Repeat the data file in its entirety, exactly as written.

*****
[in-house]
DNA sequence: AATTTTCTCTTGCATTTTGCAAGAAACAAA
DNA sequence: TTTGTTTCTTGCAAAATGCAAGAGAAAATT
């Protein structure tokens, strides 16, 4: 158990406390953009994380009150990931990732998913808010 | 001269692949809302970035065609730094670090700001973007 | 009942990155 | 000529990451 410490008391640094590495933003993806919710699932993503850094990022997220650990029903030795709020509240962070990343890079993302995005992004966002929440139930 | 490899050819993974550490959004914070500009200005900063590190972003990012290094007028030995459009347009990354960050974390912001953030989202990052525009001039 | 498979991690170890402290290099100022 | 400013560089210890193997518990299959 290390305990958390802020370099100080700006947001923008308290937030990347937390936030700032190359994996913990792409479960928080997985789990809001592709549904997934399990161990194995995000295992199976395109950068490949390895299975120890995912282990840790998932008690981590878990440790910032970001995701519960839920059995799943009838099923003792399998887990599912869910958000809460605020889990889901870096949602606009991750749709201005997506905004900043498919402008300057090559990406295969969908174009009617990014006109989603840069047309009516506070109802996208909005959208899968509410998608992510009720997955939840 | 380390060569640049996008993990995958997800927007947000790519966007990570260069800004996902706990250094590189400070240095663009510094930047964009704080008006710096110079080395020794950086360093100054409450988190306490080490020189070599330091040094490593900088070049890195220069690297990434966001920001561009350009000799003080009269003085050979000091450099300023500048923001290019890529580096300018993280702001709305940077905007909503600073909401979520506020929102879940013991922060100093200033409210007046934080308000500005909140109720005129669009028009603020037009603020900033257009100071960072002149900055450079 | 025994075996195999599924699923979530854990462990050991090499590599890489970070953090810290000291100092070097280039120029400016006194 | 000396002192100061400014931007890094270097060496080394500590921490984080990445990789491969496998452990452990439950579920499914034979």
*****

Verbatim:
[in-house]
DNA sequence: AATTTTCTCTTGCATTTTGCAAGAAACAAA
DNA sequence: TTTGTTTCTTGCAAAATGCAAGAGAAAATT
């Protein structure tokens, strides 16, 4: 158990406390953009994380009150990931990732998913808010 | 001269692949809302970035065609730094670090700001973007 | 009942990155 | 000529990451 410490008391640094590495933003993806919710699932993503850094990022997220650990029903030795709020509240962070990343890079993302995005992004966002929440139930 | 490899050819993974550490959004914070500009200005900063590190972003990012290094007028030995459009347009990354960050974390912001953030989202990052525009001039 | 498979991690170890402290290099100022 | 400013560089210890193997518990299959 290390305990958390802020370099100080700006947001923008308290937030990347937390936030700032190359994996913990792409479960928080997985789990809001592709549904997934399990161990194995995000295992199976395109950068490949390895299975120890995912282990840790998932008690981590878990440790910032970001995701519960839920059995799943009838099923003792399998887990599912869910958000809460605020889990889901870096949602606009991750749709201005997506905004900043498919402008300057090559990406295969969908174009009617990014006109989603840069047309009516506070109802996208909005959208899968509410998608992510009720997955939840 | 380390060569640049996008993990995958997800927007947000790519966007990570260069800004996902706990250094590189400070240095663009510094930047964009704080008006710096110079080395020794950086360093100054409450988190306490080490020189070599330091040094490593900088070049890195220069690297990434966001920001561009350009000799003080009269003085050979000091450099300023500048923001290019890529580096300018993280702001709305940077905007909503600073909401979520506020929102879940013991922060100093200033409210007046934080308000500005909140109720005129669009028009603020037009603020900033257009100071960072002149900055450079 | 025994075996195999599924699923979530854990462990050991090499590599890489970070953090810290000291100092070097280039120029400016006194 | 000396002192100061400014931007890094270097060496080394500590921490984080990445990789491969496998452990452990439950579920499914034979």